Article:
💵 401(k) plan: Providing 401(k) plans, especially those that match, offer a great tax-favored benefit that helps your employees secure their futures. Plus, this offering increases retention: 40% of employees working at companies that don’t offer 401(k) plans say they’d jump ship for one that did.

🤒 Health insurance: Health insurance is essentially a form of compensation — if you didn’t provide it, your workers would have to pay for it themselves. But health benefits also give your company a leg up: Healthy employees are 25% more likely to have higher job performance and take fewer sick days.

👩🏽‍💼 Workers’ compensation: This falls under the category of legally required benefits. Items in this category, which protect basic workers’ rights, are affected by state and federal laws. Others include Social Security, Medicare, unemployment benefits, and overtime.

🚈 Pre-tax transit assistance: Metro passes and paid parking are fantastic benefits to offer your workers: Your company can provide them at relatively low cost, and reap the rewards of helping employees get to work on time.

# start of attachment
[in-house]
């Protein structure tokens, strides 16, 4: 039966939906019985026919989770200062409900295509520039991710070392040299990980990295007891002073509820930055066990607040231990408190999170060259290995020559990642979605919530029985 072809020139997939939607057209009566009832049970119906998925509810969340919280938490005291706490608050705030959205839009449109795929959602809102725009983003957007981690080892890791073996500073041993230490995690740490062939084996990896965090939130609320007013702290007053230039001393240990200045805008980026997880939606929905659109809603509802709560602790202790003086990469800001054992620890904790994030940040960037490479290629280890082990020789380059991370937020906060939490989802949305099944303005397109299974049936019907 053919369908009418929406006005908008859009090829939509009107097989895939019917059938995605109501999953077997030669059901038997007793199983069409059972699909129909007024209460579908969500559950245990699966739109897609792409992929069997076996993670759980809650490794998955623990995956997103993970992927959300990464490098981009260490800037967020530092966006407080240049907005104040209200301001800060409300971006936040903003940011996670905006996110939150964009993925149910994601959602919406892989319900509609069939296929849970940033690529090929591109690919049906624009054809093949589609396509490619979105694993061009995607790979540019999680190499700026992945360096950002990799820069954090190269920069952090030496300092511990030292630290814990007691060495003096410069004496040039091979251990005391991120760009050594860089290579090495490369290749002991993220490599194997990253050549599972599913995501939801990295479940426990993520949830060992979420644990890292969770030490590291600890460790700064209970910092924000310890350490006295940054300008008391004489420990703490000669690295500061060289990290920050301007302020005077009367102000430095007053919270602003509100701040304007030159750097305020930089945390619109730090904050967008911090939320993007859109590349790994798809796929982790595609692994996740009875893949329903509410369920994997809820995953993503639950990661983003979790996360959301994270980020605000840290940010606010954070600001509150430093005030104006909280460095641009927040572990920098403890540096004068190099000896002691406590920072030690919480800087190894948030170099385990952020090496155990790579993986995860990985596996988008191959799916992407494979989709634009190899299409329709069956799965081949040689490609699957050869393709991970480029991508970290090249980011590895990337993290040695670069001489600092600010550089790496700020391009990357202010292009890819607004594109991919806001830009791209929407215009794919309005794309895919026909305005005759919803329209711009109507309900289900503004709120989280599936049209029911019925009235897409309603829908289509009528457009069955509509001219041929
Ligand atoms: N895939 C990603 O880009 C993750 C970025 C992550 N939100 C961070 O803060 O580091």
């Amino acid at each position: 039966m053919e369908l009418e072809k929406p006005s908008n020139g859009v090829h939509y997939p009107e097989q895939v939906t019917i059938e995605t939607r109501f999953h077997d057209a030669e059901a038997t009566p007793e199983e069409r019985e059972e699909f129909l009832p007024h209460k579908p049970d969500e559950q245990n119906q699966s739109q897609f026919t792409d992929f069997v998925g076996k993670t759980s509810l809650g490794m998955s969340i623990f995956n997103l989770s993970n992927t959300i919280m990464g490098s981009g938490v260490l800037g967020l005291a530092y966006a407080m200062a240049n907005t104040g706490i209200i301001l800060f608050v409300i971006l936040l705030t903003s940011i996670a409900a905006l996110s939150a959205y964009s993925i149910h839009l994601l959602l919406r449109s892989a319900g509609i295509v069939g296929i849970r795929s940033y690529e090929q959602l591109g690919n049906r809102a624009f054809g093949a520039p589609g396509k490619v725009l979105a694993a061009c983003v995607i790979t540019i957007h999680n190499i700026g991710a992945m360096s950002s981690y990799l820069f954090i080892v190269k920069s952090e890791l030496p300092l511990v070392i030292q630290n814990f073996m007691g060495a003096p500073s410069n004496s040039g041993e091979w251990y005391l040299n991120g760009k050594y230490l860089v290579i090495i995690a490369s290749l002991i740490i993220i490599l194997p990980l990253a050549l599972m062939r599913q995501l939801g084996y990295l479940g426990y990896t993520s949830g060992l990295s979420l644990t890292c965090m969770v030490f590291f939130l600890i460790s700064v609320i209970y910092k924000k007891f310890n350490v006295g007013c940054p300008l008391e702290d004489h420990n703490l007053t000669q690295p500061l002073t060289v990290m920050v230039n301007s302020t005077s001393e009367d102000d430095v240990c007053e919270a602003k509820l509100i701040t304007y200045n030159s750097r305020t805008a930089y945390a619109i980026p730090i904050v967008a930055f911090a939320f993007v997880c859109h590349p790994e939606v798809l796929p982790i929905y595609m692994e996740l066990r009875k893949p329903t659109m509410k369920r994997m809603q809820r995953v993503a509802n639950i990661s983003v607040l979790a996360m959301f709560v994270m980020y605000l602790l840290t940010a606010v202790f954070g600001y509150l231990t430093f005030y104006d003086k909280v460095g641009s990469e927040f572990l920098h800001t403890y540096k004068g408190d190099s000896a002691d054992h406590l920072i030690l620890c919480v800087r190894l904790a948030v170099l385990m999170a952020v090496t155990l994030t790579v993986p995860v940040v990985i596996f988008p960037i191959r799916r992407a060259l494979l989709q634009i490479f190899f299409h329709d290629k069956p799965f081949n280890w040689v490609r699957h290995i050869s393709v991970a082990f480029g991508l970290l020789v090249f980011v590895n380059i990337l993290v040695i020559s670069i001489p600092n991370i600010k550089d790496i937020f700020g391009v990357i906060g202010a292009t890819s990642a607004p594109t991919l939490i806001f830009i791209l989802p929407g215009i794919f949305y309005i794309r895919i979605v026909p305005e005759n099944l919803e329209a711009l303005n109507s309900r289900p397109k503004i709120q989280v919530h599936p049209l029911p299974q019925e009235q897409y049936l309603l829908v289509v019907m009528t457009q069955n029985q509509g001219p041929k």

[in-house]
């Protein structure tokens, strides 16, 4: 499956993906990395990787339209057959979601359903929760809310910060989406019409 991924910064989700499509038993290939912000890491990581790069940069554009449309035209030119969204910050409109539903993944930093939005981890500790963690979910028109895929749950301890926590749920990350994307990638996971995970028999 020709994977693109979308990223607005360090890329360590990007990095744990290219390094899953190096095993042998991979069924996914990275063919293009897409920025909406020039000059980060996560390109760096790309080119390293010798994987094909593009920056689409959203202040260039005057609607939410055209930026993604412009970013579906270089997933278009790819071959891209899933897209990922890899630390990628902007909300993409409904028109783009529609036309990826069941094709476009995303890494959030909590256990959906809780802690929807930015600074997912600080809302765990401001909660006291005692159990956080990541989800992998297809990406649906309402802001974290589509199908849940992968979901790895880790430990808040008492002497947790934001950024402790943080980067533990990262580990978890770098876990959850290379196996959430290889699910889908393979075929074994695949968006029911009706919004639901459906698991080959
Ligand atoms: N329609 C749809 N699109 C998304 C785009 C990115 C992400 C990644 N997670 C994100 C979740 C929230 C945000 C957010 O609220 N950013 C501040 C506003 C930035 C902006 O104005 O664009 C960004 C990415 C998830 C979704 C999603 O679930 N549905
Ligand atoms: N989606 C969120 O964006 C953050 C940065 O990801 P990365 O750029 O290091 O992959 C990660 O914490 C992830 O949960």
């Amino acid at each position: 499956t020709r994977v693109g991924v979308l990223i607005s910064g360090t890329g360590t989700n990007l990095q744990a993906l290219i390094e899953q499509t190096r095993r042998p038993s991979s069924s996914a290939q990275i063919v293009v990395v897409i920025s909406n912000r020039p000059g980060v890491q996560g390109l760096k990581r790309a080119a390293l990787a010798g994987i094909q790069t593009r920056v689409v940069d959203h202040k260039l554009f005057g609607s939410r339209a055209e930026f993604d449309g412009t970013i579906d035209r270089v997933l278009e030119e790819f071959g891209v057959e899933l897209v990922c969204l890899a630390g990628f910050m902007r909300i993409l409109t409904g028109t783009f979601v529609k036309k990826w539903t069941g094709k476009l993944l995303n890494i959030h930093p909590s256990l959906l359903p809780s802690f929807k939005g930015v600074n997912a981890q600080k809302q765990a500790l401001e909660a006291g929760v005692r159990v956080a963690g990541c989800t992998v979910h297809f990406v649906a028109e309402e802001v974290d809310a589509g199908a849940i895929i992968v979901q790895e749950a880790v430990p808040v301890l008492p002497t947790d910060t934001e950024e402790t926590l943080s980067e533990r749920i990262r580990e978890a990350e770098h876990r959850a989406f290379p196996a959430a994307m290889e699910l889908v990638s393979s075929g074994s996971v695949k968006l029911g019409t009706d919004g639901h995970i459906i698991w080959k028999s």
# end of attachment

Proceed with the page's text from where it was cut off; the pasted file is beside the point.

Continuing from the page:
Why are employee benefits important?

It’s no secret that we’re in a historically competitive hiring market, and the new generation of employees places a premium on great benefits:

According to the U.S. Chamber of Commerce, 56% of Millennials agree that a quality benefits package impacts their choice of employers, and 63% indicate that great benefits are a reason to stay with an organization. For your company to put its best foot forward in attracting and retaining top talent, a strong benefits package is the bare minimum.

But great benefits go beyond hiring. 70% of American workers are stressed about health, jobs, and finances, and more than 20% spend 5+ hours each week thinking about that stress at work. Think of the benefits you offer as an investment in focused, happy employees, and your company’s success.

Learn the best employee behaviors to recognize and reward →

What are employee perks?